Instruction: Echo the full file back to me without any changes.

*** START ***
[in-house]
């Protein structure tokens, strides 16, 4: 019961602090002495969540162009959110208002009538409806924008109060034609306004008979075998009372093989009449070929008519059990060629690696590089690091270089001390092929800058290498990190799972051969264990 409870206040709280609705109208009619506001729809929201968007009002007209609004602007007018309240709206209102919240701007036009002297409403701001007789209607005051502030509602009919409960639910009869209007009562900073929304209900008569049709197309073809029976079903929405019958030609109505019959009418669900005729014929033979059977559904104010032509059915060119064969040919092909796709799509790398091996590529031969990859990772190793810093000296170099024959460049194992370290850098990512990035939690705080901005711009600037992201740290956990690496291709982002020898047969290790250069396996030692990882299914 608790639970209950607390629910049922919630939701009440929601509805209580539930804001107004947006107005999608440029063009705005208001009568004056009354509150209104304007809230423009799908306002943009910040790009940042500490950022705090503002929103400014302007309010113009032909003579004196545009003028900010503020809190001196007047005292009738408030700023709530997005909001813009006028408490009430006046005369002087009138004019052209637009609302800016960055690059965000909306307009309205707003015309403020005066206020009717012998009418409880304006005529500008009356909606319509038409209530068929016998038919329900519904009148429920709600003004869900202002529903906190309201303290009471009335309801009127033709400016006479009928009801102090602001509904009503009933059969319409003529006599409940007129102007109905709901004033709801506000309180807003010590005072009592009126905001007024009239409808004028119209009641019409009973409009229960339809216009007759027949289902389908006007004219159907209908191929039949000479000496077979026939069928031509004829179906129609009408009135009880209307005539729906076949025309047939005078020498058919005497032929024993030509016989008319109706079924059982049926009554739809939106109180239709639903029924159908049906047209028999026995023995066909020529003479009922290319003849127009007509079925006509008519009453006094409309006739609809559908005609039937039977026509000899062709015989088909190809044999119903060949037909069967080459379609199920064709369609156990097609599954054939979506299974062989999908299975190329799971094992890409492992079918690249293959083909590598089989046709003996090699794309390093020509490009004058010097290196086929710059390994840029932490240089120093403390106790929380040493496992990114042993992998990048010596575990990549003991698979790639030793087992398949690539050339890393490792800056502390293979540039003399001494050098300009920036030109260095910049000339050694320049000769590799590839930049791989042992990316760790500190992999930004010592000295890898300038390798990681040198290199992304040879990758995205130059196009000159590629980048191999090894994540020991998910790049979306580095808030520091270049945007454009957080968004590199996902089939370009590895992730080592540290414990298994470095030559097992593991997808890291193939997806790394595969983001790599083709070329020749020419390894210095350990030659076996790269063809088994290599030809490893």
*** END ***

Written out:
[in-house]
């Protein structure tokens, strides 16, 4: 019961602090002495969540162009959110208002009538409806924008109060034609306004008979075998009372093989009449070929008519059990060629690696590089690091270089001390092929800058290498990190799972051969264990 409870206040709280609705109208009619506001729809929201968007009002007209609004602007007018309240709206209102919240701007036009002297409403701001007789209607005051502030509602009919409960639910009869209007009562900073929304209900008569049709197309073809029976079903929405019958030609109505019959009418669900005729014929033979059977559904104010032509059915060119064969040919092909796709799509790398091996590529031969990859990772190793810093000296170099024959460049194992370290850098990512990035939690705080901005711009600037992201740290956990690496291709982002020898047969290790250069396996030692990882299914 608790639970209950607390629910049922919630939701009440929601509805209580539930804001107004947006107005999608440029063009705005208001009568004056009354509150209104304007809230423009799908306002943009910040790009940042500490950022705090503002929103400014302007309010113009032909003579004196545009003028900010503020809190001196007047005292009738408030700023709530997005909001813009006028408490009430006046005369002087009138004019052209637009609302800016960055690059965000909306307009309205707003015309403020005066206020009717012998009418409880304006005529500008009356909606319509038409209530068929016998038919329900519904009148429920709600003004869900202002529903906190309201303290009471009335309801009127033709400016006479009928009801102090602001509904009503009933059969319409003529006599409940007129102007109905709901004033709801506000309180807003010590005072009592009126905001007024009239409808004028119209009641019409009973409009229960339809216009007759027949289902389908006007004219159907209908191929039949000479000496077979026939069928031509004829179906129609009408009135009880209307005539729906076949025309047939005078020498058919005497032929024993030509016989008319109706079924059982049926009554739809939106109180239709639903029924159908049906047209028999026995023995066909020529003479009922290319003849127009007509079925006509008519009453006094409309006739609809559908005609039937039977026509000899062709015989088909190809044999119903060949037909069967080459379609199920064709369609156990097609599954054939979506299974062989999908299975190329799971094992890409492992079918690249293959083909590598089989046709003996090699794309390093020509490009004058010097290196086929710059390994840029932490240089120093403390106790929380040493496992990114042993992998990048010596575990990549003991698979790639030793087992398949690539050339890393490792800056502390293979540039003399001494050098300009920036030109260095910049000339050694320049000769590799590839930049791989042992990316760790500190992999930004010592000295890898300038390798990681040198290199992304040879990758995205130059196009000159590629980048191999090894994540020991998910790049979306580095808030520091270049945007454009957080968004590199996902089939370009590895992730080592540290414990298994470095030559097992593991997808890291193939997806790394595969983001790599083709070329020749020419390894210095350990030659076996790269063809088994290599030809490893």